Aiken County residents express concerns over vaccine rollout; lawmakers searching for options


AIKEN COUNTY, S.C. (WJBF) — Government officials never promised the vaccine roll-out would be an easy one but those on the state level say they are working to bring in more providers to help with the challenging process.

“My anger is for my parents’ safety and welfare,” Andrew McCaskill resident said.

Andrew McCaskill has elderly parents suffering from a number of ailments. For them, it just makes sense to get the vaccine but they’re running into issues just getting an appointment. “I called Aiken Regional and a nice lady answered the phone. She said, hey, we’re sorry, but our computer side has crashed,” he recalled. “You’ll just have to try back. Maybe it’ll be up tomorrow. So needless to say I was pretty hot,” he added.

Andrew McCaskill’s parents. Both are trying to sign up for vaccinations but are running into problems.

Many of you shared your problems with Shawn on social media. One viewer said the process to register was confusing. “I sent a mass email to my patients between the ages of 40-110, with the direct signup link to VAMS with instructions of the weird nuances like no joint email addresses, the confirmation code, the ethnicity question, and the availability issue. We even walked a few patients through the whole process including scheduling. Got them scheduled next week in Lexington,” she said.

Also, getting providers is an issue. Organizations like the National Guard are standing by to help but some say it seems as if the process could be held up by the local hospital.”I don’t know what the situation is there,” Senator Young said. “I’ve contacted the National Guard and they told me that they will come if Aiken Regional asks for their assistance,” Senator Tom Young said. “I’ve told Aiken Regional that today and I don’t know where that stands,” he added.

“We have the resources, we have a very active National Guard unit in Graniteville. They have the facilities where they could do drive-through vaccinations. The capacity’s there, nobody’s willing to use it. That to me is pretty frustrating,” McCaskill said.

Andrew McCaskill’s parents. Both are trying to sign up for vaccinations but are running into problems.

Multiple locations including Doctors Care agreed to take on inoculations. Newschannel 6 checked DHEC’s website and it shows five locations not accepting appointments. Aiken Regional Medical Centers, Aiken County Health Department, Doctors Care – North Aiken, Doctors Care – North Augusta, Family Pharmacy. Doctors Care – Aiken Mall is the only location listed accepting appointments.

“I’ve been in touch with some other local officials to try to help get a big location for AU Health to operate a clinic. I’m encouraged by that. I’ve put AU Health in touch with DHEC so they can work on getting the vaccine from South Carolina to administer the vaccine to South Carolinians,” Senator Young added.

Shawn did reach out to Aiken Regional to ask about bringing in the National Guard to help assist with vaccinations and scheduling of appointments. He’s still awaiting a response.

Meanwhile, DHEC and the S.C. Department of Labor, Licensing and Regulation issued a joint order expanding the number of medical professionals who may administer COVID-19 vaccine.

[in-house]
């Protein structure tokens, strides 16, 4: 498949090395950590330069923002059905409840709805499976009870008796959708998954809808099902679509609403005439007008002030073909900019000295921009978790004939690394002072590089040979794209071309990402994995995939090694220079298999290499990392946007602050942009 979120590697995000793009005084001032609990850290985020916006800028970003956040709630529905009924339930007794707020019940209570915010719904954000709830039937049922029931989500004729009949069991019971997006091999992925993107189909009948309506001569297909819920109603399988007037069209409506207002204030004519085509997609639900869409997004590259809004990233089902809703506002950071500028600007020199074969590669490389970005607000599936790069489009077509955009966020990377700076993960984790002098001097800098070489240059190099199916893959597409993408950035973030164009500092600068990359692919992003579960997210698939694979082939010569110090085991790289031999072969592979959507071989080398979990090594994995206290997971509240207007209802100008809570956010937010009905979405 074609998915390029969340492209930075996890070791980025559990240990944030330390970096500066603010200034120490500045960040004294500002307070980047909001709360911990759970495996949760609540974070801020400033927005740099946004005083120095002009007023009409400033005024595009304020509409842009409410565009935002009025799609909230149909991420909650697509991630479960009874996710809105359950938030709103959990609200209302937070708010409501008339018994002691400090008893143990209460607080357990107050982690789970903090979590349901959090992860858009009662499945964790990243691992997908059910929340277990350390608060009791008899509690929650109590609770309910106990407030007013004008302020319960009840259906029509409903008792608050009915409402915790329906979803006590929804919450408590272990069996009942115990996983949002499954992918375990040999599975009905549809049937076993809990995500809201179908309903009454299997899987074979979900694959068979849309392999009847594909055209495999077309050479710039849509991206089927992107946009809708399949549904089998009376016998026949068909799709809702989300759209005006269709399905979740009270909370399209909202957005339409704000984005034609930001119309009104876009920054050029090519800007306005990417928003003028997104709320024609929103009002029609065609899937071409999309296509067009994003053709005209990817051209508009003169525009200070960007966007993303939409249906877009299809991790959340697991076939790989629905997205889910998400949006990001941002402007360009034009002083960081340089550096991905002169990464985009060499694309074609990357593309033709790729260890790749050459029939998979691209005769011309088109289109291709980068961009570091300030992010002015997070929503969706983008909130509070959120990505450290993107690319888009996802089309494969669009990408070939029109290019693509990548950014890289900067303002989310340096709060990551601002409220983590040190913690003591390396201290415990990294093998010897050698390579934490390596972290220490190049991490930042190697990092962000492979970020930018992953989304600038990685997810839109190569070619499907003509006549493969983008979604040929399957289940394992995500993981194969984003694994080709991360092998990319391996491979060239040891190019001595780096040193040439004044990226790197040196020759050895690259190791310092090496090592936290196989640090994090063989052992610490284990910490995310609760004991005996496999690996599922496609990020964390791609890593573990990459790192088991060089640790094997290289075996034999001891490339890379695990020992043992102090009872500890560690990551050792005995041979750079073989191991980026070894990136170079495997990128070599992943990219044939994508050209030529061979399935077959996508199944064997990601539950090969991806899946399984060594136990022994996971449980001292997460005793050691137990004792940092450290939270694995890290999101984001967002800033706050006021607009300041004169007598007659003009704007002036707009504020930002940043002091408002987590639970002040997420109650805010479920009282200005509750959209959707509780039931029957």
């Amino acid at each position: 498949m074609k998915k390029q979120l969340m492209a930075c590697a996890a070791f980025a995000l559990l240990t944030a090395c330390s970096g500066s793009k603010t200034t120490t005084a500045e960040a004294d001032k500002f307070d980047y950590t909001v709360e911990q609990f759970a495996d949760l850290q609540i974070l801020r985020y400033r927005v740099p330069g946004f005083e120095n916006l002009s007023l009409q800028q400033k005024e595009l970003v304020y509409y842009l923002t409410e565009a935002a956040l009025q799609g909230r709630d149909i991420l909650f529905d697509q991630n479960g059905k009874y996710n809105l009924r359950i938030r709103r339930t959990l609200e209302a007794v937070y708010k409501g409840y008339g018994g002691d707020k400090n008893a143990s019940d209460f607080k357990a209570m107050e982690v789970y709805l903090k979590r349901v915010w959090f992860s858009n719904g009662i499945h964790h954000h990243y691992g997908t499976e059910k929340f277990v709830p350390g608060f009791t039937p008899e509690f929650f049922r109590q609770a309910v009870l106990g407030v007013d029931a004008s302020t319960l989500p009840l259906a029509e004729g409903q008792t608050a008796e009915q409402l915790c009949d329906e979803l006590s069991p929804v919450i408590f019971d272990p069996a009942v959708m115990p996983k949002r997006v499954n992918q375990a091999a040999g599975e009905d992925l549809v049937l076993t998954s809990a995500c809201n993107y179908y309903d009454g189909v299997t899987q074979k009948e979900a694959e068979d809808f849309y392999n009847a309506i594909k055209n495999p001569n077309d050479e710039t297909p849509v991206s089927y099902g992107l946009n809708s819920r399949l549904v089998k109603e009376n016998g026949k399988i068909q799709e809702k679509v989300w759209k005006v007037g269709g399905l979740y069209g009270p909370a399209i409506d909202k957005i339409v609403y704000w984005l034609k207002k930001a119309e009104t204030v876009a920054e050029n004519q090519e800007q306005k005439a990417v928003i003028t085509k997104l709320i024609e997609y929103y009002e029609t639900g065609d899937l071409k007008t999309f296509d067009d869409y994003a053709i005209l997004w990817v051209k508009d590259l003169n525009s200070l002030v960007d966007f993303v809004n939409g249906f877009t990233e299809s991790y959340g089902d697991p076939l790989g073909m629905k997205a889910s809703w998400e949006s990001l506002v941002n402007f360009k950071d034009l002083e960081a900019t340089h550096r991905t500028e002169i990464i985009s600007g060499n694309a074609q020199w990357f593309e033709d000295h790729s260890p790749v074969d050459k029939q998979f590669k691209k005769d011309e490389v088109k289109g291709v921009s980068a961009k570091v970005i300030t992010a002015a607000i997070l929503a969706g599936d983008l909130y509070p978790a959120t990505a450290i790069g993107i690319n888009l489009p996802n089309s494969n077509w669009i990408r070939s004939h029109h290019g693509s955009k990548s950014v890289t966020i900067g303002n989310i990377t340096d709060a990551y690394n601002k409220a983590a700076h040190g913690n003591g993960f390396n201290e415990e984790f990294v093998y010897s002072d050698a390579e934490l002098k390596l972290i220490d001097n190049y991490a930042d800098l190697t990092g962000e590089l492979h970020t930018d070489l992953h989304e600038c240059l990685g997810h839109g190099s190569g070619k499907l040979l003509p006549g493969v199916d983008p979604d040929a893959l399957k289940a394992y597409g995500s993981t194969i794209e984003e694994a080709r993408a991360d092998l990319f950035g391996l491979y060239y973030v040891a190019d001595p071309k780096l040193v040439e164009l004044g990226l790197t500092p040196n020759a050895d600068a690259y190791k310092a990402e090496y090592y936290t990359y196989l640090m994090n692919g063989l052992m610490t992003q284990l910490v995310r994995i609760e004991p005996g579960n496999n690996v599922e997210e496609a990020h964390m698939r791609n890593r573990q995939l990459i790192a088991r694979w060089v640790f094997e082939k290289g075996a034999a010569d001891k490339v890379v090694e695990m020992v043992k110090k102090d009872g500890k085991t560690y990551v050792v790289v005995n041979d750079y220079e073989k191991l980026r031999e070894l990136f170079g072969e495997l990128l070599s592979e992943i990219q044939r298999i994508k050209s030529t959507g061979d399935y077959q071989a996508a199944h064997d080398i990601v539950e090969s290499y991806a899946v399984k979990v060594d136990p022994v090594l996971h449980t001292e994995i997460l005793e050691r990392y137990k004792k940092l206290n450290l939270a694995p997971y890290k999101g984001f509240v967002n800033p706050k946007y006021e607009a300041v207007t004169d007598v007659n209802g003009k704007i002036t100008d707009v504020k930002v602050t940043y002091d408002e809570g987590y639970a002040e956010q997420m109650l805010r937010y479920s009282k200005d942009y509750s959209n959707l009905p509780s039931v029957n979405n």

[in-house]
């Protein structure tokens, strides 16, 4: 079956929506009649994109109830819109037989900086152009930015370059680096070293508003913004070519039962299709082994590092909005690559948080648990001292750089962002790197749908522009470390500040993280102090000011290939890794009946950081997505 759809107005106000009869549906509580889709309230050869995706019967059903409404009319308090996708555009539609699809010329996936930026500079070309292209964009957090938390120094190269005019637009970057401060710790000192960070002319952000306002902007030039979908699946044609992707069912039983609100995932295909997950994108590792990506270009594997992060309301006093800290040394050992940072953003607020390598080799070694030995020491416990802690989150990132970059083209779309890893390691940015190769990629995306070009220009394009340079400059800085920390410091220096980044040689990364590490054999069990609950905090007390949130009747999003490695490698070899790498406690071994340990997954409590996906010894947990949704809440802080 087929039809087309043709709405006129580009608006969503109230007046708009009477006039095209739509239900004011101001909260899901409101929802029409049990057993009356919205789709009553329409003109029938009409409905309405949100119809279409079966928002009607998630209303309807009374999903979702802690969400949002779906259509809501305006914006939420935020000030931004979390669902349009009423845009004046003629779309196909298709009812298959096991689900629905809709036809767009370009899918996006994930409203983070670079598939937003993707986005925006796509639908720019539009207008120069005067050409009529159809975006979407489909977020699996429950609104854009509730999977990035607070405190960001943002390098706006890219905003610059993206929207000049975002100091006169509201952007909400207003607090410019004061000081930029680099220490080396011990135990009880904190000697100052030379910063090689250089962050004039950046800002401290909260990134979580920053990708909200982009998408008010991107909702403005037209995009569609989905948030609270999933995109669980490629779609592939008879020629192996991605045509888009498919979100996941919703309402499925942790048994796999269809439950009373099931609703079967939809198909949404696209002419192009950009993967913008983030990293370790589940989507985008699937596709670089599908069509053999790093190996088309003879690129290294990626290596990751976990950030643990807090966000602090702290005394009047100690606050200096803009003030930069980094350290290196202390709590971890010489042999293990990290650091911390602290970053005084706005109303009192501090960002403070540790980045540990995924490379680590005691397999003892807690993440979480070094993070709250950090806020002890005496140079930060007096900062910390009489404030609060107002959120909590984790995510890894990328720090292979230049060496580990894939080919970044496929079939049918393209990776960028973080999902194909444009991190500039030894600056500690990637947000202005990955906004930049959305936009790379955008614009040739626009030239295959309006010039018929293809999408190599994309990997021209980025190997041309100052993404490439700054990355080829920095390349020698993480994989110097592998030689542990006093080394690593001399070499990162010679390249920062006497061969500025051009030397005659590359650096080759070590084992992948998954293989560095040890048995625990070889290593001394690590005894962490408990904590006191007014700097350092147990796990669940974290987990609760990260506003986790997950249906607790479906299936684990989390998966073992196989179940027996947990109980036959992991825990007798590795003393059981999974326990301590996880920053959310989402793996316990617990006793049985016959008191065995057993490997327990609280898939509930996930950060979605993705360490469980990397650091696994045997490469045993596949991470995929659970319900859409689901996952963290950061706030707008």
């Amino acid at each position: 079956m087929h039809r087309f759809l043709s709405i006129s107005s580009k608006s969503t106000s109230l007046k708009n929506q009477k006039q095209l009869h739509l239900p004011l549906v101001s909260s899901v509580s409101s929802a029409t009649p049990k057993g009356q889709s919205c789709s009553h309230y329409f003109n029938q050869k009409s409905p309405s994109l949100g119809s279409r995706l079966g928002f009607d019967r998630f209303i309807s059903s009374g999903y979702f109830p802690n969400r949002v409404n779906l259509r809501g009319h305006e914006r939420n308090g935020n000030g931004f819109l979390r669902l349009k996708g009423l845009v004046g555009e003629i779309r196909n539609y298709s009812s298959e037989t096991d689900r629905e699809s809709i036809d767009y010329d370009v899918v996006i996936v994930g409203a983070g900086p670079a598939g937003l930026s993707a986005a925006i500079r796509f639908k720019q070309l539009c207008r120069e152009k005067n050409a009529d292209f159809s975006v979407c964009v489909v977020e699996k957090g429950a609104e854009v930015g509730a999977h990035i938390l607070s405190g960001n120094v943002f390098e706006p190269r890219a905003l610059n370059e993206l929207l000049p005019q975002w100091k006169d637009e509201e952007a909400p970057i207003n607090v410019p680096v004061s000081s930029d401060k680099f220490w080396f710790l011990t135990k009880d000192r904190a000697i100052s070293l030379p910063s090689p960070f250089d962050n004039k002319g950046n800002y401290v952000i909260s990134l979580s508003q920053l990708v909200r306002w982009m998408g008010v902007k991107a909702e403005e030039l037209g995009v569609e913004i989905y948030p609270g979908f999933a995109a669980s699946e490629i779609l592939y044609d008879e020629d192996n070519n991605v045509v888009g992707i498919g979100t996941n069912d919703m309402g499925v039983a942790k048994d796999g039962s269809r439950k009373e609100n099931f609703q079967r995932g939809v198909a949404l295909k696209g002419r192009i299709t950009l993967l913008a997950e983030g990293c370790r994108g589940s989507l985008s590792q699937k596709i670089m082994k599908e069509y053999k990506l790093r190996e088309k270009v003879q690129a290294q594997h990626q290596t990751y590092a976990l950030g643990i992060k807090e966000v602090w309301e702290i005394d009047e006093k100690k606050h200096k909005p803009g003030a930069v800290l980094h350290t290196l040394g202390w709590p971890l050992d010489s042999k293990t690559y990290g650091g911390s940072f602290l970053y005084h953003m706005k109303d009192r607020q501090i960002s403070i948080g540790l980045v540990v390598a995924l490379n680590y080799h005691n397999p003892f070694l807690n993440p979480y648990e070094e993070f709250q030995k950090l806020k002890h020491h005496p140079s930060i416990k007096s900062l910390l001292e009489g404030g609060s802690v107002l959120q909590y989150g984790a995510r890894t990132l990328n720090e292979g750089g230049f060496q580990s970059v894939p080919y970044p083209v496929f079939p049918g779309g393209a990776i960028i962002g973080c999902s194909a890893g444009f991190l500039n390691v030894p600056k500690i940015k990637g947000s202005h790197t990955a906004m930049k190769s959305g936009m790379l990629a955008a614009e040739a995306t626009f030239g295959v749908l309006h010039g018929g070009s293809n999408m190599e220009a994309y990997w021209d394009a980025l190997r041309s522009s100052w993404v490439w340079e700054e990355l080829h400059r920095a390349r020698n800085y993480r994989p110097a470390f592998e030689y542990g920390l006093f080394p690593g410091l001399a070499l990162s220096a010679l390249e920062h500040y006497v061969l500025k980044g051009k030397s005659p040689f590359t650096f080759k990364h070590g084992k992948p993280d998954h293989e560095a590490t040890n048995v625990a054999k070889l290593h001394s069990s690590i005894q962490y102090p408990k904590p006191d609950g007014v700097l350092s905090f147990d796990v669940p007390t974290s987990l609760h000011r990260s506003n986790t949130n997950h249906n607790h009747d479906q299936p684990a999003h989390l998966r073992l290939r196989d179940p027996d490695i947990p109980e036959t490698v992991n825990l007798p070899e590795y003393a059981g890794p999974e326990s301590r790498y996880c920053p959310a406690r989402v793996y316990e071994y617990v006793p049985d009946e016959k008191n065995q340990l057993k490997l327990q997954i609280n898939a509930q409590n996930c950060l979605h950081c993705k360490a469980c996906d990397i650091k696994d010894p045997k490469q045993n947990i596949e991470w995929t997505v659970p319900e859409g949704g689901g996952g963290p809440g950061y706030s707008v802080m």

“While South Carolina is currently in Phase 1a of its vaccine plan which is targeted at protecting front-line medical workers, long-term care facility residents and staff, and those who are 70 older, this joint order proactively puts us in a position to have an increased number of people who can administer vaccine when the vaccine is more widely available to everyone,” DHEC Acting Director Marshall Taylor said in a news release.

The joint order expanding the qualified persons who are now authorized to administer pre-measured doses of COVID-19 vaccine includes:

  • personnel with current certifications by certain certifying boards
  • students of an accredited medical school with appropriate instruction and documented training
  • registered nurses and licensed practical nurses who have retired, become inactive, or whose licenses have lapsed within the last five years but were in good standing

“This Order goes a long way in helping hospitals and other providers prepare for administration of the COVID-19 vaccine. LLR, along with the Board of Medical Examiners and the Board of Nursing and other health professional licensing boards, are committed to doing everything we can to help South Carolinians gain access to a COVID-19 vaccine as quickly and safely as possible. We continue to stand ready to assist DHEC in its endeavor to do so,” LLR Director Emily Farr said.

These newly qualified residents will need to enroll in the federal program all providers must successfully complete in order to administer the COVID-19 vaccine. There are currently 924 vaccine provider sites enrolled in the federal program for administering COVID-19 vaccine and 286 of those provider sites are currently activated and able to administer the vaccine. The number of activated sites will increase as the vaccine becomes more widely available, state health officials shared.

Meanwhile, we’ve learned from DHEC that its Care Line is back fully functional after being inundated with calls Wednesday morning.

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